Empowering algae to shape the future of bioenergy

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By Milthon Lujan

by Sona Patel Srinarayana, Arizona State University 
ASU has been named a US Department of Energy award recipient to advance algae bioenergy technology.

Humble microalgae may seem minor at first glance, but when optimally farmed and converted into biofuels, the potential of this renewable resource to combat climate change is anything but insignificant.

Through the extraction of lipids, they can be converted into biofuels. And, like plants, photosynthesizing algae absorb carbon dioxide, or CO2, and release oxygen into the atmosphere. But algae can do that at much faster rates and higher efficiencies than plants, and they don’t need arable land or even fresh water to grow, which has sustainability scientists and engineers intrigued.

On a small scale, converting algae into biofuels can be fairly straightforward. However, for an algal system to be sustainable, scalable and economical, it must be able to deliver and utilize CO2 efficiently.

A new U.S. Department of Energy grant awarded to the Arizona Center for Algae Technology and Innovation, or AzCATI, will investigate novel methods of CO2 sourcing, delivery and absorption with the goal of promoting algae resiliency and pathways to large-scale biomass production and eventual conversion into low-carbon biofuels — an alternative to petroleum. 

This initiative is especially important in reducing the carbon footprint of the transportation sector — specifically airplanes and ships — which accounts for approximately 30% of total U.S. energy consumption and generates the largest share of the country’s greenhouse gas emissions.

Advanced algae research in our own backyard

AzCATI, located on 4 acres of Arizona State University’s Polytechnic campus, is home to one of the country’s largest and most comprehensive algae test-bed facilities. In partnership with researchers from all over the world, AzCATI has been investigating algal technology since its establishment in 2010 and has since attracted more than $45 million in federal, state and private funding.

AzCATI will receive $3.2 million for this DOE-supported effort out of a total $34 million in funding for 11 industry- and university-led projects to support the high-impact research and development of biofuels, biopower and bioproducts.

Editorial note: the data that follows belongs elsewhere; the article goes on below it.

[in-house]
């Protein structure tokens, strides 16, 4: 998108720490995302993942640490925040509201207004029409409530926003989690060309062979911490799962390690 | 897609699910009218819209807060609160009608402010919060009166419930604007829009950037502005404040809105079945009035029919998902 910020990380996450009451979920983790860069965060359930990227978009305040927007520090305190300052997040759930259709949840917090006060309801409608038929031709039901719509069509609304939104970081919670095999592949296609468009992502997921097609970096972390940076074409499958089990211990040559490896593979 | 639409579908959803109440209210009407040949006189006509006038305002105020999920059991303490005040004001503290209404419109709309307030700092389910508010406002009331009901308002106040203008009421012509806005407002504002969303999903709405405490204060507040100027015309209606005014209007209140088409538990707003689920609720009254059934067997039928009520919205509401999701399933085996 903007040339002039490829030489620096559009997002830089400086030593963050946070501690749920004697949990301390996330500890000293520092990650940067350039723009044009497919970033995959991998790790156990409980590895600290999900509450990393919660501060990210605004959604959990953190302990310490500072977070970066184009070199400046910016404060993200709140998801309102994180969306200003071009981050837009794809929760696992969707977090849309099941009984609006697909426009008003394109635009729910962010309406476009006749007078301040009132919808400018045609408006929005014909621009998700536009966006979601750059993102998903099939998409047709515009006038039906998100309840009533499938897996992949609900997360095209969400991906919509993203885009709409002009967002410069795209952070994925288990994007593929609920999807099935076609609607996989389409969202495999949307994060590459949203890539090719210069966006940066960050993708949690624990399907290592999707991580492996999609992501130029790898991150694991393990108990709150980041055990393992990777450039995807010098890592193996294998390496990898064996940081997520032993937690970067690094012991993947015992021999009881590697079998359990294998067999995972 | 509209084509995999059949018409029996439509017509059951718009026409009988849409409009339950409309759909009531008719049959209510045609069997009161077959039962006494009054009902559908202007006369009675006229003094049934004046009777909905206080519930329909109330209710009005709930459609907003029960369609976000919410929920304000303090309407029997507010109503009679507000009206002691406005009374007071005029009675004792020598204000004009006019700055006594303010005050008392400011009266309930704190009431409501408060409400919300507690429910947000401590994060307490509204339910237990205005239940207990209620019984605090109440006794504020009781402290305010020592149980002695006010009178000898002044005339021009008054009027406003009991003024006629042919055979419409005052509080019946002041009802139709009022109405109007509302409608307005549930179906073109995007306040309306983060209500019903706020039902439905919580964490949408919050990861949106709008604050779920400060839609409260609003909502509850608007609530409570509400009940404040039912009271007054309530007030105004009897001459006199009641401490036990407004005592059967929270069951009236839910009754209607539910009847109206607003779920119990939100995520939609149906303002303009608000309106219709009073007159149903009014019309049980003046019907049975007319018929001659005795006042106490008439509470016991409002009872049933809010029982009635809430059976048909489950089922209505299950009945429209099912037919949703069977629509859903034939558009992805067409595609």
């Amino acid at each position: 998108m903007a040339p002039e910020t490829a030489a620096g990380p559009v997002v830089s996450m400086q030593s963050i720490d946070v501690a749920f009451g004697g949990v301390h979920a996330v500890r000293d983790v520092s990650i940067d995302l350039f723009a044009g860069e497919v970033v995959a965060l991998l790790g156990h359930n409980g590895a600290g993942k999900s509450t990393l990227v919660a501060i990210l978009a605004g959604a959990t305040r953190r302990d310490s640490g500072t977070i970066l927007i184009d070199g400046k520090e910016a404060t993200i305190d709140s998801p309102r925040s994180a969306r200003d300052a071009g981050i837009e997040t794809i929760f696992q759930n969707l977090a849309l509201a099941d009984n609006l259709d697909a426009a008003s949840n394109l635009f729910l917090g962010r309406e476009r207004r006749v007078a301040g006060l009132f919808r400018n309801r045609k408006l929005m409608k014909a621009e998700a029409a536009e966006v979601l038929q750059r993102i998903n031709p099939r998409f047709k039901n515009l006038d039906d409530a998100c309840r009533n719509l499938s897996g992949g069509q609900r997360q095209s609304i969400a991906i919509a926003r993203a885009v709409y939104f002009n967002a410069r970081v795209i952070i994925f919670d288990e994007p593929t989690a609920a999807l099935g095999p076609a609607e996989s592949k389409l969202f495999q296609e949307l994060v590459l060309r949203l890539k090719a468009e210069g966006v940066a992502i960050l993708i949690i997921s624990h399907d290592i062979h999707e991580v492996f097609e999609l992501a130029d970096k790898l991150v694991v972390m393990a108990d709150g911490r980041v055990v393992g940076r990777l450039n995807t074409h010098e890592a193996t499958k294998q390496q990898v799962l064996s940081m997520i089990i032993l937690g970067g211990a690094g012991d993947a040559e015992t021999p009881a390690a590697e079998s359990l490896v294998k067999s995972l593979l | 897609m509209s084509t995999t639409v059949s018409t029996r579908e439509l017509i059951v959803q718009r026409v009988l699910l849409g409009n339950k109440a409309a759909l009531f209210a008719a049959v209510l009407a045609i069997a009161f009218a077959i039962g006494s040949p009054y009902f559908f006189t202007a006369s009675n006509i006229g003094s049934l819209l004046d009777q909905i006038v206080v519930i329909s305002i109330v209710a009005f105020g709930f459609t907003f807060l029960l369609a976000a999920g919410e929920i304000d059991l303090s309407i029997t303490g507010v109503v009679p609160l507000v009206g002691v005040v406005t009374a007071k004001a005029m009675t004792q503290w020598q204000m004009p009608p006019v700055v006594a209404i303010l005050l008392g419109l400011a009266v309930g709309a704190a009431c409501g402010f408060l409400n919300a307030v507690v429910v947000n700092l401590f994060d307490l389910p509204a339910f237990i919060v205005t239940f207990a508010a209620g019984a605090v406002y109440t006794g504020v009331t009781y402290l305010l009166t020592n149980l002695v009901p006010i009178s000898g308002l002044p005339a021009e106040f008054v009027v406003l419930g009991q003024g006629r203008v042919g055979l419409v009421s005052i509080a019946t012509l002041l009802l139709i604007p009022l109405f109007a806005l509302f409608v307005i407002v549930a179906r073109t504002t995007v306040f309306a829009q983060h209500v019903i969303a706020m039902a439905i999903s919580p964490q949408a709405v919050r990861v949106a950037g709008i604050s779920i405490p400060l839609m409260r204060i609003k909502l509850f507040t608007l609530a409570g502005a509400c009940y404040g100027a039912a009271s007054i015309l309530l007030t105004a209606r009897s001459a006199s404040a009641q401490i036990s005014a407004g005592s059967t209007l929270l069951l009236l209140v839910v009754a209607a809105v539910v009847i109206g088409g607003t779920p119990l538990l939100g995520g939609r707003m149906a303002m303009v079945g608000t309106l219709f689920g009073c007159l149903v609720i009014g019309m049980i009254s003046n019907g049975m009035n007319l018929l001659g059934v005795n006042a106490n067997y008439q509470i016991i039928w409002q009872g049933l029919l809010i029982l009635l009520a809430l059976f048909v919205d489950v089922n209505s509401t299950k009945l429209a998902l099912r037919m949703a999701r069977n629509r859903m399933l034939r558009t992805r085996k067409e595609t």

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John McGowen, a portfolio manager for research in the Knowledge Enterprise at ASU, will lead the project. He says that about 80% of algae funding at ASU is from the DOE.

“We are essentially a national test bed, the longest-running, continually funded outdoor cultivation test bed in the country that isn’t commercial. With our experienced faculty, staff, upwards of 30 students and unique testing abilities, we are set up to test new technologies, break them and move on, or improve them and make breakthroughs.”

McGowen was one of AzCATI’s first researchers and has witnessed the evolution of algae research over the past 11 years.

He explains that “the high levels of oils and carbohydrates and proteins created by algae are refined and used as various forms of biofuels and valuable bioproducts.”

McGowen says it’s important to know that the high-density algae needed to create biofuel can’t be grown naturally in the environment because of current CO2 levels in the atmosphere, and that they need an additional source delivered directly to them to be viable for this purpose.

A carbon collaboration

A trifecta of research objectives will define AzCATI’s three-year DOE project, titled, “Direct Air Capture Integration With Algae Carbon Biocatalysis.” Researchers at AzCATI will model a novel technology called passive-direct air capture, or PDAC, developed by Klaus Lackner, a professor at the School of Sustainable Engineering and the Built Environment, one of the seven Ira A. Fulton Schools of Engineering at ASU.